The slump added to a difficult period for shareholders, as the stock has lost ground over the last 12 months, compared to a double-digit rise in the broader market.
Investors pushed Tesla's stock lower last month as Wall Street braced for potentially bad news in the electric-car manufacturer's second-quarter earnings report. The company is facing many challenges at the moment, including elevated costs overall, as well as bottlenecks and inefficiencies tied to its Model 3 production.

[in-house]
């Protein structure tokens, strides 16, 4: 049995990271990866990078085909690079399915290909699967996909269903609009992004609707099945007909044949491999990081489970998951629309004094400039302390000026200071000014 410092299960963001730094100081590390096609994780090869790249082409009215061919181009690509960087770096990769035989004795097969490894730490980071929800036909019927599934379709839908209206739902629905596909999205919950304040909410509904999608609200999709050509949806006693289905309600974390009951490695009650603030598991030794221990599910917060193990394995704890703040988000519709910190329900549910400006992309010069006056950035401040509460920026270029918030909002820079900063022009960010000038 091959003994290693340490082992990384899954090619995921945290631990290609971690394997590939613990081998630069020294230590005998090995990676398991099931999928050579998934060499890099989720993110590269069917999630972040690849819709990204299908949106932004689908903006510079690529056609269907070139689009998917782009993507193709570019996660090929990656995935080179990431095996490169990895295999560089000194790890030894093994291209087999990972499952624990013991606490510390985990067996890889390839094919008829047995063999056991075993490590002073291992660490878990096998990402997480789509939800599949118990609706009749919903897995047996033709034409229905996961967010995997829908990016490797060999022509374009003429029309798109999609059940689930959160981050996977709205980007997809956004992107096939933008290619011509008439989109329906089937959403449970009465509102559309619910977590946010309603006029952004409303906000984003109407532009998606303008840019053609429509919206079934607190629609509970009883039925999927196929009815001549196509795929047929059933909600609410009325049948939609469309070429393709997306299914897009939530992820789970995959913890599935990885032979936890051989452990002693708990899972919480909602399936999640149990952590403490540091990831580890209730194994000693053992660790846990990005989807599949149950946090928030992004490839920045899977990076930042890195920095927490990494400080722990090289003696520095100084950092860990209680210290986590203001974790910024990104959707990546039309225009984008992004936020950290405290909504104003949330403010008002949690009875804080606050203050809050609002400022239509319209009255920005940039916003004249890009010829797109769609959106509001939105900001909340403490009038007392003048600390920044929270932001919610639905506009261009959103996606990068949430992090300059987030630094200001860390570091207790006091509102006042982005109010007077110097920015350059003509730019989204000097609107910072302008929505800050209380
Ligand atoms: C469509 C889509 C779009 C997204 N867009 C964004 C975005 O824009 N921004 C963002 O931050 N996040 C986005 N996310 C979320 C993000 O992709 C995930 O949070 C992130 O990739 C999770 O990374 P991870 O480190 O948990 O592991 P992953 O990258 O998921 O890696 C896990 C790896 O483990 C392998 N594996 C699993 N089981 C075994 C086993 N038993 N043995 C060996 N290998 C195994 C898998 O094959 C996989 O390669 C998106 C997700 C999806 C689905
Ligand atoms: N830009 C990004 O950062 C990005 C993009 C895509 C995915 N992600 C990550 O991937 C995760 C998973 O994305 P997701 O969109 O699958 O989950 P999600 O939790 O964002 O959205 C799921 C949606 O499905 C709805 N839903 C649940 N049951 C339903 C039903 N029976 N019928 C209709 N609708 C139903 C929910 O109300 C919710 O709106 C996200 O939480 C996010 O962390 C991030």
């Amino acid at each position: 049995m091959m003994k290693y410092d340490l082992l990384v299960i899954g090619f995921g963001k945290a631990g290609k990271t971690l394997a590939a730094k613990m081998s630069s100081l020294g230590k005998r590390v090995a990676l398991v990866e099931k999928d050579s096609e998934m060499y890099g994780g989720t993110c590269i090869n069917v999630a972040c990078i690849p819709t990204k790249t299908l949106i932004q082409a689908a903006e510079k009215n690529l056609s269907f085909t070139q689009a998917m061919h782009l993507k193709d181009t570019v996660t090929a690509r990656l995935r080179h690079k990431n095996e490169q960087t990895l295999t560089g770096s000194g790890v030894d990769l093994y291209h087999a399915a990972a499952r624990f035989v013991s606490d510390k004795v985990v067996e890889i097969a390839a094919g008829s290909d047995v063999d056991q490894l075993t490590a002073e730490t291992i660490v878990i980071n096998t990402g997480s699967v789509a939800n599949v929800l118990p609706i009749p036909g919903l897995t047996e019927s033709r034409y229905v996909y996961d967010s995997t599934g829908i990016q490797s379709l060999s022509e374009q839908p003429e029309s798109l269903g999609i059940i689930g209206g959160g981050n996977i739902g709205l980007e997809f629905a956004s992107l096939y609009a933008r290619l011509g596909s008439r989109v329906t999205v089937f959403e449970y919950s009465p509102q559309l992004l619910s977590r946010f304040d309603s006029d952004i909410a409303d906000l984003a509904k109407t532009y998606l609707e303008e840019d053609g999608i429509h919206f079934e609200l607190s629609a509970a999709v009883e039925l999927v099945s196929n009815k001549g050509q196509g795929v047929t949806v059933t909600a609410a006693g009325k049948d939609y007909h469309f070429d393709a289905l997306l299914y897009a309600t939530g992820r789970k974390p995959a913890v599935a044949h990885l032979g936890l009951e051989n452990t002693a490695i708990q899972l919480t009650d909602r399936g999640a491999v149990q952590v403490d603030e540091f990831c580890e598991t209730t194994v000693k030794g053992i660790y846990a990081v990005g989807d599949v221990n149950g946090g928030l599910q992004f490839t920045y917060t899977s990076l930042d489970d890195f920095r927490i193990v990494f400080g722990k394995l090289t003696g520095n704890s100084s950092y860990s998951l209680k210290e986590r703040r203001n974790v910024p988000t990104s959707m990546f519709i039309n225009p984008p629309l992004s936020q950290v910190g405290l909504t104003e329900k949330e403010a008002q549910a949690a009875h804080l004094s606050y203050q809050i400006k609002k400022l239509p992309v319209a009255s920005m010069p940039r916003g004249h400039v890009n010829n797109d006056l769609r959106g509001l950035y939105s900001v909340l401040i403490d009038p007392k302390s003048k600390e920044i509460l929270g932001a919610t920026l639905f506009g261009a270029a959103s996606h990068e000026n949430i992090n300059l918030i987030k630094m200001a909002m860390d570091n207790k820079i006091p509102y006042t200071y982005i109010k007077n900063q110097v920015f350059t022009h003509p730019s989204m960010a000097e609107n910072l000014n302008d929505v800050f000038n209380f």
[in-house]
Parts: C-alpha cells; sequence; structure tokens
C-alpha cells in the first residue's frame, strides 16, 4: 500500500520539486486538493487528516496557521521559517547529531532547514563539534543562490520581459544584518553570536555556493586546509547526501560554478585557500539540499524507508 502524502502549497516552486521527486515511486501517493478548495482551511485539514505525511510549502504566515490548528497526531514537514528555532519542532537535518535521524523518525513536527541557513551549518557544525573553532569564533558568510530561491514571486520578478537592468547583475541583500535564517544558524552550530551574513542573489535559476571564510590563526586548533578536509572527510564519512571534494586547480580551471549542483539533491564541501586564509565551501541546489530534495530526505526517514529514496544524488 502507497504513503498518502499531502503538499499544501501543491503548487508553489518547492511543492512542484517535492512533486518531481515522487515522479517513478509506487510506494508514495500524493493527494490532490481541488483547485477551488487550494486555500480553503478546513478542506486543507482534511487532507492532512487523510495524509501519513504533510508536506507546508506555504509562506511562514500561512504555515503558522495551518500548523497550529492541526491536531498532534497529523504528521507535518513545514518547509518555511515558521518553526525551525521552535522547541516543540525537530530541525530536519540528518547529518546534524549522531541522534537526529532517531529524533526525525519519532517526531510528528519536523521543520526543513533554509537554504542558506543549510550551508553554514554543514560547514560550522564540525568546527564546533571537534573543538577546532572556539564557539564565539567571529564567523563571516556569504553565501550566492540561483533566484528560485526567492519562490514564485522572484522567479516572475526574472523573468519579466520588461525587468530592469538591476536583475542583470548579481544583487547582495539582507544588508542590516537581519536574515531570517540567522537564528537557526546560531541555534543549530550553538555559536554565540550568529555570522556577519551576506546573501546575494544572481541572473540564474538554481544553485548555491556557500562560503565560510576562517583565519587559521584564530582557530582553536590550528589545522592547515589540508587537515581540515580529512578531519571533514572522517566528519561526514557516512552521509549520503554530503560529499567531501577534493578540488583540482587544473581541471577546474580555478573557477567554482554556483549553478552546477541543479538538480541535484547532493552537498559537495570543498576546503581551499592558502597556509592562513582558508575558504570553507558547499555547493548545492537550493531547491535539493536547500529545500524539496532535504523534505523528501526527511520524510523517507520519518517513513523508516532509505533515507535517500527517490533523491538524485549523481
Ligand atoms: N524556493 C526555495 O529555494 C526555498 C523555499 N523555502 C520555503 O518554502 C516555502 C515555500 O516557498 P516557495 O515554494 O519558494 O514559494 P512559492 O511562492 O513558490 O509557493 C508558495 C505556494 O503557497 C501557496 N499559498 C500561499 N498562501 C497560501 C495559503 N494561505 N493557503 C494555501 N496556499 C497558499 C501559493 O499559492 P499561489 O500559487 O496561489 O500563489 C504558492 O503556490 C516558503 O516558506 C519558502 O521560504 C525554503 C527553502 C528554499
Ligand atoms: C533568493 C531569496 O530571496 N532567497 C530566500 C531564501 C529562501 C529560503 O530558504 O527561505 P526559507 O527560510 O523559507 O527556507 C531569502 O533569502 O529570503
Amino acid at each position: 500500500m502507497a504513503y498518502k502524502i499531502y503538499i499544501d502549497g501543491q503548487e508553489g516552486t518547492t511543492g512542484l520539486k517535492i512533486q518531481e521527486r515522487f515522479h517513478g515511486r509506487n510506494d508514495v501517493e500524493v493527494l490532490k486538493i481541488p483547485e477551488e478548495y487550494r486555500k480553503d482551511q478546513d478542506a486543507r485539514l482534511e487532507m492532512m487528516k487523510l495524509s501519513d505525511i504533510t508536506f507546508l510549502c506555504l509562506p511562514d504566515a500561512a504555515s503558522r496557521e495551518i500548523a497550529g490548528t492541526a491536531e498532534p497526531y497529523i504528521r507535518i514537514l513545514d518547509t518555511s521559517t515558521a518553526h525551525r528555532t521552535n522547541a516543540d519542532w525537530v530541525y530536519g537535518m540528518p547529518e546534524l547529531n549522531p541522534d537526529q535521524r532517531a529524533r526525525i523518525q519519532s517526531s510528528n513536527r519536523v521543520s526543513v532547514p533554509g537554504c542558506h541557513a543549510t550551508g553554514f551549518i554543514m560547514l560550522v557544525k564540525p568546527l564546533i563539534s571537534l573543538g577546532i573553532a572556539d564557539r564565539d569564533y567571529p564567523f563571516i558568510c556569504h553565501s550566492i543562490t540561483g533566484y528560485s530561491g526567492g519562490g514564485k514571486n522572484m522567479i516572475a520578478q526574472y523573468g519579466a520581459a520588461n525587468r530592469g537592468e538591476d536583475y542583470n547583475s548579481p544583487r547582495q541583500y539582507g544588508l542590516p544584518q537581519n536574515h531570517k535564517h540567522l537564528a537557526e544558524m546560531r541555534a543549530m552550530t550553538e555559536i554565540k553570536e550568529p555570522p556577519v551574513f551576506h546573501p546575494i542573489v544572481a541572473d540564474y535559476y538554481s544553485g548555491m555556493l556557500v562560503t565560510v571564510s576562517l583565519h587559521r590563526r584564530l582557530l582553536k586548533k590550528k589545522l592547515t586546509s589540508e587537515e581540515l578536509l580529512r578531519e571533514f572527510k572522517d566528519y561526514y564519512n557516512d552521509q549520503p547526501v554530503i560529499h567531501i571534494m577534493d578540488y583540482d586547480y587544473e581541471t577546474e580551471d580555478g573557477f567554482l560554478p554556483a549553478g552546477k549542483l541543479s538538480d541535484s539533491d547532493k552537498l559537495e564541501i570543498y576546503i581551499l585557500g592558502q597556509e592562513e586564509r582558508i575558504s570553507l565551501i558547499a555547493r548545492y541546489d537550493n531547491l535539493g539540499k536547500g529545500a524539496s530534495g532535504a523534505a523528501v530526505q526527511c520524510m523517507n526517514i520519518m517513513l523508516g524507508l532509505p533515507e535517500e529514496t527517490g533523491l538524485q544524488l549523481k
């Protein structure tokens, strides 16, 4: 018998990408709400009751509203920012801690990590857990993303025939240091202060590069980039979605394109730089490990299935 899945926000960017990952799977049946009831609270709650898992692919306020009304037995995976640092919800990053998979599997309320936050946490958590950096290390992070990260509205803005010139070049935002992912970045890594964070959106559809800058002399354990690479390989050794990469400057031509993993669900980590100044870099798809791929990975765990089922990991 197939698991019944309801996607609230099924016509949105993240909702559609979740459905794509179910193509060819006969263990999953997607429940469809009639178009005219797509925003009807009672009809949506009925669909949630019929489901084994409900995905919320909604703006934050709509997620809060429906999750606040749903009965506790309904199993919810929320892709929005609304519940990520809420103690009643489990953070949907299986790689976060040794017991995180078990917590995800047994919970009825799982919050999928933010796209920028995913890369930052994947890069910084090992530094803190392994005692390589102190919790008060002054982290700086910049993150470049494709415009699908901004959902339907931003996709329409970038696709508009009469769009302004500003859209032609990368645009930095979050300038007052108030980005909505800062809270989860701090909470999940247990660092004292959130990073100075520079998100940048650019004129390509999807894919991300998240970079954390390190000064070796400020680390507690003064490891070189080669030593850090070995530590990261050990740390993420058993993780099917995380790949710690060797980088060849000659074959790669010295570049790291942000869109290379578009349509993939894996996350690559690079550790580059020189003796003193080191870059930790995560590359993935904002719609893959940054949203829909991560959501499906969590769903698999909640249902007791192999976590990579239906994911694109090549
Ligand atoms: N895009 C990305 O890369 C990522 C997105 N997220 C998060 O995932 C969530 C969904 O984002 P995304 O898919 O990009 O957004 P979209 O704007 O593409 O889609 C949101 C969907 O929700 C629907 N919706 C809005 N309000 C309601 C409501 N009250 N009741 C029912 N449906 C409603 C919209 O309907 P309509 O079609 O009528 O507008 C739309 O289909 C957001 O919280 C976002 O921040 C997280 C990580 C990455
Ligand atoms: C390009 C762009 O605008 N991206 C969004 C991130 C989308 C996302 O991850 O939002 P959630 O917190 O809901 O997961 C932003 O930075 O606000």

On Aug. 1, Tesla eased many of investors' key fears on those topics. Model 3 demand was strong in the second quarter, the company revealed, and production rates climbed while profitability improved. CEO Elon Musk and his team believe the second half of the year will bring many more gains as its mass-market automobile becomes more widely available for test driving and production processes continue to improve. Tesla shareholders will be keeping a close eye on its cash balances over the next few quarters, though, for signs that the company may have to raise cash to buy it flexibility as it works toward its aggressive sales goals.